Gynecologic Oncology

Annals of Surgical Oncology

, Volume 19, Issue 3, pp 959-965

Primary Debulking Surgery Versus Neoadjuvant Chemotherapy in Stage IV Ovarian Cancer

  • J. Alejandro Rauh-HainAffiliated withDivision of Gynecologic Oncology, Vincent Obstetrics and Gynecology, Massachusetts General Hospital, Harvard Medical SchoolDivision of Gynecologic Oncology, Brigham and Women’s Hospital, Harvard Medical School
  • , Noah RodriguezAffiliated withDivision of Gynecologic Oncology, Brigham and Women’s Hospital, Harvard Medical School
  • , Whitfield B. GrowdonAffiliated withDivision of Gynecologic Oncology, Vincent Obstetrics and Gynecology, Massachusetts General Hospital, Harvard Medical School
  • , A. K. GoodmanAffiliated withDivision of Gynecologic Oncology, Vincent Obstetrics and Gynecology, Massachusetts General Hospital, Harvard Medical School
  • , David M. BorutaIIAffiliated withDivision of Gynecologic Oncology, Vincent Obstetrics and Gynecology, Massachusetts General Hospital, Harvard Medical School
  • , Neil S. HorowitzAffiliated withDivision of Gynecologic Oncology, Brigham and Women’s Hospital, Harvard Medical School
  • , Marcela G. del CarmenAffiliated withDivision of Gynecologic Oncology, Vincent Obstetrics and Gynecology, Massachusetts General Hospital, Harvard Medical School
  • , John O. SchorgeAffiliated withDivision of Gynecologic Oncology, Vincent Obstetrics and Gynecology, Massachusetts General Hospital, Harvard Medical School Email author 

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Abstract

Purpose

Primary debulking surgery (PDS) has historically been the standard treatment for advanced ovarian cancer. Recent data appear to support a paradigm shift toward neoadjuvant chemotherapy with interval debulking surgery (NACT-IDS). We hypothesized that stage IV ovarian cancer patients would likely benefit from NACT-IDS by achieving similar outcomes with less morbidity.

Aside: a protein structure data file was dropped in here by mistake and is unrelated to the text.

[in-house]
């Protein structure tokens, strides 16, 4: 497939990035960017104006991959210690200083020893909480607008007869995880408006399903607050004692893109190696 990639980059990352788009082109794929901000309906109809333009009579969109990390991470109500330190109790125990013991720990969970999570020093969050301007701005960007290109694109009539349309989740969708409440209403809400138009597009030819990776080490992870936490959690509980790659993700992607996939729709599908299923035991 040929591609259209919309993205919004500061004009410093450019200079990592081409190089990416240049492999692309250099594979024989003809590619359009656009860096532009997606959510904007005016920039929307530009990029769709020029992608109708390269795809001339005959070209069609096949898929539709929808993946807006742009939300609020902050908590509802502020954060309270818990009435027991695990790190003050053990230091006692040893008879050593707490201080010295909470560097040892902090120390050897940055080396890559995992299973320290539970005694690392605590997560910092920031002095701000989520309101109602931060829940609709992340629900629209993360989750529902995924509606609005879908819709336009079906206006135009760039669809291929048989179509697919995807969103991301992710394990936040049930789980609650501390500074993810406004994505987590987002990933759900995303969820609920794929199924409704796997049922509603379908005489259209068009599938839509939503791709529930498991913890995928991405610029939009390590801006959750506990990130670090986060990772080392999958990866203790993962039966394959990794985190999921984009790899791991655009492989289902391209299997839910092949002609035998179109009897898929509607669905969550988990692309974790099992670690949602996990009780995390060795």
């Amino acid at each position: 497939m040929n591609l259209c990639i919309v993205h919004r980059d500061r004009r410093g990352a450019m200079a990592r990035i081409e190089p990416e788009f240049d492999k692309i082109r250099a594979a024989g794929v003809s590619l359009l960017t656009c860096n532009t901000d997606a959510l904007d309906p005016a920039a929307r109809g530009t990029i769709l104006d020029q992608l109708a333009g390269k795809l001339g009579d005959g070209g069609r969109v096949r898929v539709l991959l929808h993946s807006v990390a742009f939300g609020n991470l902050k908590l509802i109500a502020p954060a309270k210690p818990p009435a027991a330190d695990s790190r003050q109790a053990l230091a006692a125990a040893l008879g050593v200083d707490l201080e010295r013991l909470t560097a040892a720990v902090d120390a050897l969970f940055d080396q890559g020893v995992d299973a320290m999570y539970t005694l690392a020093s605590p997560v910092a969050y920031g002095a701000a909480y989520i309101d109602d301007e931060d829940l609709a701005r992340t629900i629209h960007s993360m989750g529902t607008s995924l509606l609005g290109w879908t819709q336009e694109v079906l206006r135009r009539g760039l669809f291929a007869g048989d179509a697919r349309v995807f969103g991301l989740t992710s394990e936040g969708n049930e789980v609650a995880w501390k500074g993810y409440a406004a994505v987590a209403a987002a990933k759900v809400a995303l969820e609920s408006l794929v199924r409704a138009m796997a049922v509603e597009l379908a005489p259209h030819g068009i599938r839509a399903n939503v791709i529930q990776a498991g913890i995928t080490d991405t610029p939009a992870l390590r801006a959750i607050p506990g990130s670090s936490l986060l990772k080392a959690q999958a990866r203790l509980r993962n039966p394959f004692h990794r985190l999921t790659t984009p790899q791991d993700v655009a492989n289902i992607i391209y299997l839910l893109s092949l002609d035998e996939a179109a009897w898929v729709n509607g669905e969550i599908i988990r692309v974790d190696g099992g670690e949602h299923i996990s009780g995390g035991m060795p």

Methods

Patients with stage IV epithelial ovarian cancer who underwent primary treatment between January 1, 1995 and December 31, 2007, were identified. Data were retrospectively extracted. Each patient record was evaluated to subclassify stage IV disease according to the sites of tumor dissemination at the time of diagnosis. The Kaplan–Meier method was used to compare overall survival (OS) data.

Results

A total of 242 newly diagnosed stage IV epithelial ovarian cancer patients were included in the final analysis; 176 women (73%) underwent PDS, 45 (18%) NACT-IDS, and 21 (9%) chemotherapy only. The frequency of achieving complete resection to no residual disease was significantly higher in patients with NACT-IDS versus PDS (27% vs. 7.5%; P < 0.001). When compared to women treated with NACT-IDS, women with PDS had longer admissions (12 vs. 8 days; P = 0.01), more frequent intensive care unit admissions (12% vs. 0%; P = 0.01), and a trend toward a higher rate of postoperative complications (27% vs. 15%; P = 0.08). The patients who received only chemotherapy had a median OS of 23 months, compared to 33 months in the NACT-IDS group and 29 months in the PDS group (P = 0.1).

Conclusions

NACT-IDS for stage IV ovarian cancer resulted in higher rates of complete resection to no residual disease, less morbidity, and equivalent OS compared to PDS.